Binary data compability in C structs

Note:Everything below is correct. But my idea was to let the struct members s1 and s2 be short, not int. A little mistake, that I might fix some day and update my findings.

What if you do the stupid thing: dump C-structs into a binary file on a computer with one architecture, and load it into another?

Well, I decided to make a little test. I wrote a little program in C that populates a struct with different datatypes and data, and writes the data to a file. I built and ran the program in different environments, with some success.

Summary
Be aware that this is not evidence for anything. Do not rely on this for anything important unless you back up with other facts or make tests in your platform.

The following appears to be compatible:

  1. QNAP 109 / armv5tel / Debian 6.0.8 / gcc version 4.4.5
  2. Raspberry Pi / Raspbmc / gcc 4.6.3
  3. Mac Book / Core 2 Duo / OS X 10.7.5 / gcc version 4.2.1 (LLVM build 2336.11.00)
  4. PC / Athlon 250 II X2 250 / Ubuntu 13.04 / gcc version 4.7.3

This one produced a slightly different output:

  1. HP Compaq 6910p / Core 2 Duo / Ubuntu 13.04 (32-bit) / gcc 4.7.3

The test program
This is the source of the test program I wrote.

#include <stdio.h>
#include <string.h>

struct data0 {
  char   b1[5];
  int    s1;
  int    i1;
  int    i2;
  int    i3;
  int    i4;
  float  f1;
  float  f2;
  int    s2;
  float  f3;
  long long l1;
  double d1;
};

int main() {
  struct data0 d0;
  FILE* fp;
  int n;

  strcpy(d0.b1, "ABCD");
  d0.s1    = 0x6543;
  d0.i1    = 0;
  d0.i2    = 0x11223344;
  d0.i3    = -1;
  d0.i4    = 0xffffffff;
  d0.f1    = 0.0;
  d0.f2    = 999.999;
  d0.s2    = 0x3456;
  d0.f3    = -777777.0;
  d0.l1    = 0x1122334455667788LL;
  d0.d1    = 1000.0;

  fp = fopen("out.bin", "w");
  n = fwrite(&d0, sizeof(struct data0), 1, fp);
  fclose(fp);

  printf("Bytes written=%d\n", 1 * sizeof(struct data0));
  printf("sizeof(short)=%d\n", sizeof(short));
  printf("sizeof(int)=%d\n", sizeof(int));
  printf("sizeof(long)=%d\n", sizeof(long));
  printf("sizeof(long long)=%d\n", sizeof(long long));
  printf("sizeof(float)=%d\n", sizeof(float));
  printf("sizeof(double)=%d\n", sizeof(double));

  return 0;
}

Note that there are intentional “holes” in the struct: Around s1. Around s2-f3. The holes are big enough allow for different possible variable alignments (how to do this is probably well specified somewhere).

Mac Book, Core 2 Duo, Mac OS X 10.7.5, gcc version 4.2.1 (LLVM build 2336.11.00)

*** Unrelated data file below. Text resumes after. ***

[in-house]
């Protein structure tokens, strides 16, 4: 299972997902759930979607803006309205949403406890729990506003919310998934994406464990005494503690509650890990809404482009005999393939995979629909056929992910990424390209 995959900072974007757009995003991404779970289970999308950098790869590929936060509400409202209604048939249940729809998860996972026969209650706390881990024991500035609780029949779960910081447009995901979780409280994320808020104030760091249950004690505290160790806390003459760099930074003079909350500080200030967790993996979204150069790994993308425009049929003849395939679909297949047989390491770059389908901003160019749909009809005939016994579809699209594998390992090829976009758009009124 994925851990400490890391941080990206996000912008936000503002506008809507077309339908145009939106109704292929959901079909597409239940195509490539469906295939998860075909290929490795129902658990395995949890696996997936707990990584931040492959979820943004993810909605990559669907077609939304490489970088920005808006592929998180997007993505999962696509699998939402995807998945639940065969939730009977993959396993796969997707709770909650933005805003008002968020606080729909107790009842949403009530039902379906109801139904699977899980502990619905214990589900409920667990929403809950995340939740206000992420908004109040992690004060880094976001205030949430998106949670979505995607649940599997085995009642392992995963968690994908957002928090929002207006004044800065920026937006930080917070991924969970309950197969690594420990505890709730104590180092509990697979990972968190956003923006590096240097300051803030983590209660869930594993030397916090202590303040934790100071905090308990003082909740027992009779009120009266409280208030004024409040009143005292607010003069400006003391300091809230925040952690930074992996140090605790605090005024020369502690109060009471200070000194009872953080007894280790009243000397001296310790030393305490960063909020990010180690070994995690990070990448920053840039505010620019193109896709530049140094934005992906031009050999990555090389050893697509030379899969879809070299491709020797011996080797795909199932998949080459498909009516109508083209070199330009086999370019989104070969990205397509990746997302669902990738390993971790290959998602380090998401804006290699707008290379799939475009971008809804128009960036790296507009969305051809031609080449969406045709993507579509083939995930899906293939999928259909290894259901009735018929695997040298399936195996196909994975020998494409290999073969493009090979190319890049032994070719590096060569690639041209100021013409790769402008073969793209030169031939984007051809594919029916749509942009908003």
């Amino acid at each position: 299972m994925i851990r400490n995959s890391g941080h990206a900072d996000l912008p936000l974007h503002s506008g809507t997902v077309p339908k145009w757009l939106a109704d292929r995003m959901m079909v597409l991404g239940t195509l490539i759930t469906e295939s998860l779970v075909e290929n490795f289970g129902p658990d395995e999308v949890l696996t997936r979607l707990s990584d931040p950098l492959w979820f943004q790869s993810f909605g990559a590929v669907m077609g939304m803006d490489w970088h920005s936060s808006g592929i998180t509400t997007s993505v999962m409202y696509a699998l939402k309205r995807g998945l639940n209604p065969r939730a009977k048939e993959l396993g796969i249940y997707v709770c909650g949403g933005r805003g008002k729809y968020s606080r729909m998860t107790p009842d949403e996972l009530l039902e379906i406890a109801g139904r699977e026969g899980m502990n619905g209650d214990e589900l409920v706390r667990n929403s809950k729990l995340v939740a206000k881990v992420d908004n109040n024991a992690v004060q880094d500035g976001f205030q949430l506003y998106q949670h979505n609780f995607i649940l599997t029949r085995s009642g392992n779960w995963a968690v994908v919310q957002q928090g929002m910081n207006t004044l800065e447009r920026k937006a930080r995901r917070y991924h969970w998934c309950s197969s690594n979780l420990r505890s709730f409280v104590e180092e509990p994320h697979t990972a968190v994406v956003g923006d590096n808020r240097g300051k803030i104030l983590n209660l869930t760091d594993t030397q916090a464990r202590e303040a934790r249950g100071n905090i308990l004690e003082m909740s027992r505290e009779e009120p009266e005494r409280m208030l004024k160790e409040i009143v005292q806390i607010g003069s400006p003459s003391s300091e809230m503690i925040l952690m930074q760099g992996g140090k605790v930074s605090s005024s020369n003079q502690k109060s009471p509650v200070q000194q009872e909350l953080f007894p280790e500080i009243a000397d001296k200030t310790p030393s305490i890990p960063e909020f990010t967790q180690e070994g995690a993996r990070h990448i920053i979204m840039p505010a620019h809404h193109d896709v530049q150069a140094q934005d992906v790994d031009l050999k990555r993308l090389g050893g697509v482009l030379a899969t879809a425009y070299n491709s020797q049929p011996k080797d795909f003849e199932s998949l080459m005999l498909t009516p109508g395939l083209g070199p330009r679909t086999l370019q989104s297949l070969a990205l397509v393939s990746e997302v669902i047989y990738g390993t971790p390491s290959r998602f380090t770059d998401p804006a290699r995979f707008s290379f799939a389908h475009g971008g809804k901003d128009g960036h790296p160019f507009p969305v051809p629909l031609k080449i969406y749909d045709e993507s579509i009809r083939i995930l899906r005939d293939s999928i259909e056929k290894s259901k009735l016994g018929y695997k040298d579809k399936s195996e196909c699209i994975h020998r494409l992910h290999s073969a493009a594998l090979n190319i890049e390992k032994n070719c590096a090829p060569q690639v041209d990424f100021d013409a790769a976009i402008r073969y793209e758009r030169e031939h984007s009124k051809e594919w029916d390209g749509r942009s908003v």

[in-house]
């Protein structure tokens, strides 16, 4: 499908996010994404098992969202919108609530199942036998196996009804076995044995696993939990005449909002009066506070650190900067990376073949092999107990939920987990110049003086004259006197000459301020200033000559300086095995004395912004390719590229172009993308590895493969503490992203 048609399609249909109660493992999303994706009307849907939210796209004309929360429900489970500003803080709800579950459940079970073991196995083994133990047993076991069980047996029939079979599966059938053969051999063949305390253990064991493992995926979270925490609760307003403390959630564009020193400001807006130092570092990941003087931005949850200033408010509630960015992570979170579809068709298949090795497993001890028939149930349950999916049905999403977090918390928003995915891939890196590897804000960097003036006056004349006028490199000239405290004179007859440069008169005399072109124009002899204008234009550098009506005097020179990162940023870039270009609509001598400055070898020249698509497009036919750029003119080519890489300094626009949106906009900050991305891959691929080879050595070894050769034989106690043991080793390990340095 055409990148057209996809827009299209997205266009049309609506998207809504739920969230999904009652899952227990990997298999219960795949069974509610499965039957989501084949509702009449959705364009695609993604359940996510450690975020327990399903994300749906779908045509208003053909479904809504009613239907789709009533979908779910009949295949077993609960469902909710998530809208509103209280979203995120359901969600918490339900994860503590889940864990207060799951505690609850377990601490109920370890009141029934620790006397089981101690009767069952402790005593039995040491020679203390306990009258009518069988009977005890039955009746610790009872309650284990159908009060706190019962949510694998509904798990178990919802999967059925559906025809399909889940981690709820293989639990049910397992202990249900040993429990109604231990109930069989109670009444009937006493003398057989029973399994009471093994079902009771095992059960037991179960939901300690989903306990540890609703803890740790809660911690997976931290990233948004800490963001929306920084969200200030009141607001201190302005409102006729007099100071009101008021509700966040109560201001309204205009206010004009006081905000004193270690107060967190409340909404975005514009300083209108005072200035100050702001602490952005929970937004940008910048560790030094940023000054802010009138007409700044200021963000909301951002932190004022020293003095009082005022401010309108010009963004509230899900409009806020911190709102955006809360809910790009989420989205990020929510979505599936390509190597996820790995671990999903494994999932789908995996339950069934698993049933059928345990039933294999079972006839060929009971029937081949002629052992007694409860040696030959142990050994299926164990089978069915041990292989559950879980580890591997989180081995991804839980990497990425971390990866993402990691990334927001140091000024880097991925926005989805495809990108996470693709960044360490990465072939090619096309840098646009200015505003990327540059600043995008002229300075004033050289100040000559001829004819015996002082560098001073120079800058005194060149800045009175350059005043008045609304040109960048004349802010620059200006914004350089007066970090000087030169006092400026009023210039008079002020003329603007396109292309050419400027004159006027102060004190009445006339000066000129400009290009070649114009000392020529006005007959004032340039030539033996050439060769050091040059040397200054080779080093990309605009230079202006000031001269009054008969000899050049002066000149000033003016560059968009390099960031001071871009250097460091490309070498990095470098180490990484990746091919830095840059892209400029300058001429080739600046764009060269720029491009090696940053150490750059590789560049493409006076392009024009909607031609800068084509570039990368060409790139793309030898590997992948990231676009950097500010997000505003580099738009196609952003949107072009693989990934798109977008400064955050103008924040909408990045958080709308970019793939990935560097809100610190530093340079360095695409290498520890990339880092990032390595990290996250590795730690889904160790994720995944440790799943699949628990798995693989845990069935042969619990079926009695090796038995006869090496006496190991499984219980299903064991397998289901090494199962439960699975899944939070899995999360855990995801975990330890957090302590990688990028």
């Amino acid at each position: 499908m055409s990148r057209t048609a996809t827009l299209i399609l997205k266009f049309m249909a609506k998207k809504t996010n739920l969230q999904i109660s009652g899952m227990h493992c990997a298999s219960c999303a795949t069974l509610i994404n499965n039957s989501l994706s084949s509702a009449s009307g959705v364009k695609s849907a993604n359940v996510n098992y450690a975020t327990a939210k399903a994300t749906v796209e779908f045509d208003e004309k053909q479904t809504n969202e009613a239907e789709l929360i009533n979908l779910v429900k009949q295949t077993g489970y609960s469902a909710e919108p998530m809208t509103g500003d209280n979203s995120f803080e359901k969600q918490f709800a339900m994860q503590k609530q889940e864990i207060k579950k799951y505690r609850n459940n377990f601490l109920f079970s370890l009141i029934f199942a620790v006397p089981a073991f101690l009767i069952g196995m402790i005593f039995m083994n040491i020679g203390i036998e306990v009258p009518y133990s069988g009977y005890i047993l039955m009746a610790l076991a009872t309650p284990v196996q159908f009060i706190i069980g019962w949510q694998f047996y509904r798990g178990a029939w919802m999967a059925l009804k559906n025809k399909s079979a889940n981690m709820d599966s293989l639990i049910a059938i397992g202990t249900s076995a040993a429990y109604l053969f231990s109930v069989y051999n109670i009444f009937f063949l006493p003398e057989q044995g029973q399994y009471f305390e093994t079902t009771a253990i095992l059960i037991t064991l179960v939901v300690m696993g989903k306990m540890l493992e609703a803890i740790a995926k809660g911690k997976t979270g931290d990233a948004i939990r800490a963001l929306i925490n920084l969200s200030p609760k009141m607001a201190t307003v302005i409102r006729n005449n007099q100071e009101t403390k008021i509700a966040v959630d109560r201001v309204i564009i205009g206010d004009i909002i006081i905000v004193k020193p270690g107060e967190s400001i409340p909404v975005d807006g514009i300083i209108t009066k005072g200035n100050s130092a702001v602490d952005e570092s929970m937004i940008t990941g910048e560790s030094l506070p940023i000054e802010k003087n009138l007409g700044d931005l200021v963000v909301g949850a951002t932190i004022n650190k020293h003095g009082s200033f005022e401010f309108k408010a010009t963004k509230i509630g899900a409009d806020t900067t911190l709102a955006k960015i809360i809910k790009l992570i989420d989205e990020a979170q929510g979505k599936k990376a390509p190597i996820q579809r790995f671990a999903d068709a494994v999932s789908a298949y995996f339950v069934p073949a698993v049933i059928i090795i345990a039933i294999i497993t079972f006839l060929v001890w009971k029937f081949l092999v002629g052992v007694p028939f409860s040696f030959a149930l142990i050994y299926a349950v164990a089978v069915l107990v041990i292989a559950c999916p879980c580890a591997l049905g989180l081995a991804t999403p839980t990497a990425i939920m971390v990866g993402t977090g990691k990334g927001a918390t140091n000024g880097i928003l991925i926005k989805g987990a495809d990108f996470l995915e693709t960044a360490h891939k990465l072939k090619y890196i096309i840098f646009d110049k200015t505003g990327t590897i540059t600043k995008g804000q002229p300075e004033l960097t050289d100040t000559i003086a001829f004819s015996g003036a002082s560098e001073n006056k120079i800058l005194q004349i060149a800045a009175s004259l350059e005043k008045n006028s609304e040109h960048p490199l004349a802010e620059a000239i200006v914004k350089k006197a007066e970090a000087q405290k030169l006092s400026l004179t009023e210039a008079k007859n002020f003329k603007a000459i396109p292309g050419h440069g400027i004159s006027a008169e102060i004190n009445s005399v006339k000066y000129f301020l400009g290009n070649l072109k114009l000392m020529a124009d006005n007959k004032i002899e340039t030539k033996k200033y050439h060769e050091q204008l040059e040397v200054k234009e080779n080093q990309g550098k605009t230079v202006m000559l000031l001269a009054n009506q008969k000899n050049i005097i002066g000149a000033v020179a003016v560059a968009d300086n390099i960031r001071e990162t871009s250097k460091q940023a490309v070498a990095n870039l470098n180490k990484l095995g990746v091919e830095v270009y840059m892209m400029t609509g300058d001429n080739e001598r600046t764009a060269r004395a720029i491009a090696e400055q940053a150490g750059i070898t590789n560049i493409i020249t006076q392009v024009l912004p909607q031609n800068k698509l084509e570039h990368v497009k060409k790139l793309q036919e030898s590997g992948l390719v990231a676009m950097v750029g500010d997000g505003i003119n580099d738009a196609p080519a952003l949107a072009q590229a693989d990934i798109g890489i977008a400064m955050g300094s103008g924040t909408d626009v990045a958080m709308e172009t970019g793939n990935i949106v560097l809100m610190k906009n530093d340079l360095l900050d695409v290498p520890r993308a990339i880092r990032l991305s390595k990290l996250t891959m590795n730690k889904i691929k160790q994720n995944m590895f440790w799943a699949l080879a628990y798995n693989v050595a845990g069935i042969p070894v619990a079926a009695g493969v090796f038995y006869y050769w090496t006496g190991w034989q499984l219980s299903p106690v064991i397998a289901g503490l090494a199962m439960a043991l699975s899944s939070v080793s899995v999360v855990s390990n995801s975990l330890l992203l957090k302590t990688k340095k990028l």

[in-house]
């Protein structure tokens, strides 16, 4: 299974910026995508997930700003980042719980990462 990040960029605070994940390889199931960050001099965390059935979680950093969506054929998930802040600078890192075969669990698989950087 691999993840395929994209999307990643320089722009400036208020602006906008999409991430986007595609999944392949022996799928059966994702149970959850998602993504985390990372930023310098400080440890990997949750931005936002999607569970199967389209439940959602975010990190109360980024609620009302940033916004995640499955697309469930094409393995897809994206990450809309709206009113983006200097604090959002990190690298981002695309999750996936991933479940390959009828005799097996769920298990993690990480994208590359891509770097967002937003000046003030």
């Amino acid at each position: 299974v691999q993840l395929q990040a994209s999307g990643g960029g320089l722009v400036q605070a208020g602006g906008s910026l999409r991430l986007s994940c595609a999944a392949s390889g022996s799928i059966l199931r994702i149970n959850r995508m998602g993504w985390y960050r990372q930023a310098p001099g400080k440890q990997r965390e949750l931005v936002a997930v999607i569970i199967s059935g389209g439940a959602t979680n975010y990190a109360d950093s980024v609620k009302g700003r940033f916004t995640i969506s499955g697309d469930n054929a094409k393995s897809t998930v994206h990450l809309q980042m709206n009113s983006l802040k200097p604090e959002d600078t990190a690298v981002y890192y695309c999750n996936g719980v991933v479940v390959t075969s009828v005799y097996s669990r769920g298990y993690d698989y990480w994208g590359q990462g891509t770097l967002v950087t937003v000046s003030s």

$ ./bytes 
Bytes written=64
sizeof(short)=2
sizeof(int)=4
sizeof(long)=8
sizeof(long long)=8
sizeof(float)=4
sizeof(double)=8
$ xxd out.bin 
0000000: 4142 4344 007f 0000 4365 0000 0000 0000  ABCD....Ce......
0000010: 4433 2211 ffff ffff ffff ffff 0000 0000  D3".............
0000020: f0ff 7944 5634 0000 10e3 3dc9 0000 0000  ..yDV4....=.....
0000030: 8877 6655 4433 2211 0000 0000 0040 8f40  .wfUD3"......@.@

QNAP 109, Debian 6.0.8, gcc 4.4.5

$ ./bytes 
Bytes written=64
sizeof(short)=2
sizeof(int)=4
sizeof(long)=4
sizeof(long long)=8
sizeof(float)=4
sizeof(double)=8
$ xxd out.bin 
0000000: 4142 4344 009b 0040 4365 0000 0000 0000  ABCD...@Ce......
0000010: 4433 2211 ffff ffff ffff ffff 0000 0000  D3".............
0000020: f0ff 7944 5634 0000 10e3 3dc9 7483 0000  ..yDV4....=.t...
0000030: 8877 6655 4433 2211 0000 0000 0040 8f40  .wfUD3"......@.@

As far as I can see – this conforms 100% to the Mac Book above. The differences are all in undefined holes in the struct, that are aligned identically. Obviously, the “long” datatype is not usable.

HP Compaq 6910p, Core 2 Duo, Ubuntu 13.04 (32-bit), gcc 4.7.3

$ ./bytes 
Bytes written=60
sizeof(short)=2
sizeof(int)=4
sizeof(long)=4
sizeof(long long)=8
sizeof(float)=4
sizeof(double)=8
$ xxd out.bin 
0000000: 4142 4344 0084 0408 4365 0000 0000 0000  ABCD....Ce......
0000010: 4433 2211 ffff ffff ffff ffff 0000 0000  D3".............
0000020: f0ff 7944 5634 0000 10e3 3dc9 8877 6655  ..yDV4....=..wfU
0000030: 4433 2211 0000 0000 0040 8f40            D3"......@.@

Wow – suddenly a 64-bit long long is aligned differently, saving 4 bytes. Apart from alignments, all variables seem to be stored the same way.

Note / Warning
Note that structs that contain 8-byte-variables (doubles, longs) may (x64 and ARM) or may not (x86) be padded in the end to 8-byte-alignment. That means, even if all variables are aligned identically, sizeof(struct) may differ. This matters if you store/send/share an array of structs between two machines.

Conclusion
ARM and x86 appears to be byte compatible for integers (2,4,8 bytes), floats (4 bytes) and doubles (8 bytes). Be careful with structs with holes in them.

In controlled environments, it should be possible to take advantage of this.

Todo
I will try to build exe-files for 32- and 64-bit windows (using Microsoft compiler) – that will be interesting.

It would be interesting if someone could post results from an iOS device.

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